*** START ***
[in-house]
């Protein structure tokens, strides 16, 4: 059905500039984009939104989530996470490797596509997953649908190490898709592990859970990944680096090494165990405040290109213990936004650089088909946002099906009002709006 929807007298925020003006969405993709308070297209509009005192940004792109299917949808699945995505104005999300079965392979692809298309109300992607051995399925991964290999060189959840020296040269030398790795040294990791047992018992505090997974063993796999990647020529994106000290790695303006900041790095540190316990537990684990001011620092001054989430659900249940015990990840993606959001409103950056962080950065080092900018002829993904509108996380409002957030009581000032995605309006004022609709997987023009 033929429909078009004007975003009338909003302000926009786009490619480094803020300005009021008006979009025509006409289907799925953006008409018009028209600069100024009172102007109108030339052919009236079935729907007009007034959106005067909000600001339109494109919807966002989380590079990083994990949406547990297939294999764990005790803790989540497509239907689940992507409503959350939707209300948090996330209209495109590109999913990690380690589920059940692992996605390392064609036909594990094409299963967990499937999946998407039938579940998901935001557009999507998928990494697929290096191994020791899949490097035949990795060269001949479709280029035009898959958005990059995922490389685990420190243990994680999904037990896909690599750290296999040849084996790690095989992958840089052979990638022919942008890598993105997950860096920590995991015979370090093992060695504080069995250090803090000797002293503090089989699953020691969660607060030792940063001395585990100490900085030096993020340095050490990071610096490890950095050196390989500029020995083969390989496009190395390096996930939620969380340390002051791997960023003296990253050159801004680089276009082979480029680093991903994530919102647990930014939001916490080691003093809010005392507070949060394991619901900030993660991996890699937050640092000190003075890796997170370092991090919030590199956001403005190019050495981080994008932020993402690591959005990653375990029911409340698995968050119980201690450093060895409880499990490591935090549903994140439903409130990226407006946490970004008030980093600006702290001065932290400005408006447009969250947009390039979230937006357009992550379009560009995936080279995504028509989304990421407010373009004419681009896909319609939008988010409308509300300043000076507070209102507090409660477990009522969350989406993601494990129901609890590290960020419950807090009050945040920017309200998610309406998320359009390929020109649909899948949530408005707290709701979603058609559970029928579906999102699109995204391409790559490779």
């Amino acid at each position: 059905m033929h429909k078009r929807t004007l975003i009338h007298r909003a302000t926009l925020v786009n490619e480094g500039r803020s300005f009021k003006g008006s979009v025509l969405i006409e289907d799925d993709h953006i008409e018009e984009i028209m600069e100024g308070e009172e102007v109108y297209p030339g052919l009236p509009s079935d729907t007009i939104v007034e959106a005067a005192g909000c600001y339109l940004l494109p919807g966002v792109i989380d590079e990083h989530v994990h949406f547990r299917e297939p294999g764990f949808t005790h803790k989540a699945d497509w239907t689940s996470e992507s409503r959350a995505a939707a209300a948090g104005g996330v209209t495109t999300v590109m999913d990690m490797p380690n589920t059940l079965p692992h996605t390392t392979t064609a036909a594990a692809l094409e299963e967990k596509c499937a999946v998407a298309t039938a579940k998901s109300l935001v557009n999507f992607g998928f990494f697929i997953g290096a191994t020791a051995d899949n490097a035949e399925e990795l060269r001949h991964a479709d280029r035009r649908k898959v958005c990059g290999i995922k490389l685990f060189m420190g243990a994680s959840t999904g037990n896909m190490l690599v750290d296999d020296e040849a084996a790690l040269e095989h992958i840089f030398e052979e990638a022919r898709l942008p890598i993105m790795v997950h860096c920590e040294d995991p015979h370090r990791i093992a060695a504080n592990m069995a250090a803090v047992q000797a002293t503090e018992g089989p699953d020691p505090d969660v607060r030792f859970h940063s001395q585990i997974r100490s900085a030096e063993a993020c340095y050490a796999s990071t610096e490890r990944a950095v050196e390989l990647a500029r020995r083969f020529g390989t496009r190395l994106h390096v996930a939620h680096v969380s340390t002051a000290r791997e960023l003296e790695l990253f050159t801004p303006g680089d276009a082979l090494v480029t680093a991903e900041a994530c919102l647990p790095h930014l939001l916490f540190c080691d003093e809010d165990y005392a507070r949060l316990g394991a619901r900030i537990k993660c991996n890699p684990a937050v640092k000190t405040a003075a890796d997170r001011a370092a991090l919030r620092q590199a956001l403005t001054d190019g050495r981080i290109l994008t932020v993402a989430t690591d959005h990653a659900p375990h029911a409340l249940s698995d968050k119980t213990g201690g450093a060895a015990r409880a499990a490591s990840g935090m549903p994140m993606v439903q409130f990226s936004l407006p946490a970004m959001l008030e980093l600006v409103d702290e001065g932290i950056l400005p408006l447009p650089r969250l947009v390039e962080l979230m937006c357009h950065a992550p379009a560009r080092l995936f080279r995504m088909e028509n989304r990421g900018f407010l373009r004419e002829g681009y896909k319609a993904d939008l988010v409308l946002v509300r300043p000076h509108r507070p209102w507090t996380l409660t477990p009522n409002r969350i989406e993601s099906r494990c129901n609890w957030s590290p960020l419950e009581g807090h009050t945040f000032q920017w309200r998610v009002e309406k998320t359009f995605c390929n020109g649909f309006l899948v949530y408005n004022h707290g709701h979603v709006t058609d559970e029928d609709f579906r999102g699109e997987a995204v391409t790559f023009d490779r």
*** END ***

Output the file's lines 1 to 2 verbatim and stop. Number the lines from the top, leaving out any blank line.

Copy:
[in-house]
């Protein structure tokens, strides 16, 4: 059905500039984009939104989530996470490797596509997953649908190490898709592990859970990944680096090494165990405040290109213990936004650089088909946002099906009002709006 929807007298925020003006969405993709308070297209509009005192940004792109299917949808699945995505104005999300079965392979692809298309109300992607051995399925991964290999060189959840020296040269030398790795040294990791047992018992505090997974063993796999990647020529994106000290790695303006900041790095540190316990537990684990001011620092001054989430659900249940015990990840993606959001409103950056962080950065080092900018002829993904509108996380409002957030009581000032995605309006004022609709997987023009 033929429909078009004007975003009338909003302000926009786009490619480094803020300005009021008006979009025509006409289907799925953006008409018009028209600069100024009172102007109108030339052919009236079935729907007009007034959106005067909000600001339109494109919807966002989380590079990083994990949406547990297939294999764990005790803790989540497509239907689940992507409503959350939707209300948090996330209209495109590109999913990690380690589920059940692992996605390392064609036909594990094409299963967990499937999946998407039938579940998901935001557009999507998928990494697929290096191994020791899949490097035949990795060269001949479709280029035009898959958005990059995922490389685990420190243990994680999904037990896909690599750290296999040849084996790690095989992958840089052979990638022919942008890598993105997950860096920590995991015979370090093992060695504080069995250090803090000797002293503090089989699953020691969660607060030792940063001395585990100490900085030096993020340095050490990071610096490890950095050196390989500029020995083969390989496009190395390096996930939620969380340390002051791997960023003296990253050159801004680089276009082979480029680093991903994530919102647990930014939001916490080691003093809010005392507070949060394991619901900030993660991996890699937050640092000190003075890796997170370092991090919030590199956001403005190019050495981080994008932020993402690591959005990653375990029911409340698995968050119980201690450093060895409880499990490591935090549903994140439903409130990226407006946490970004008030980093600006702290001065932290400005408006447009969250947009390039979230937006357009992550379009560009995936080279995504028509989304990421407010373009004419681009896909319609939008988010409308509300300043000076507070209102507090409660477990009522969350989406993601494990129901609890590290960020419950807090009050945040920017309200998610309406998320359009390929020109649909899948949530408005707290709701979603058609559970029928579906999102699109995204391409790559490779």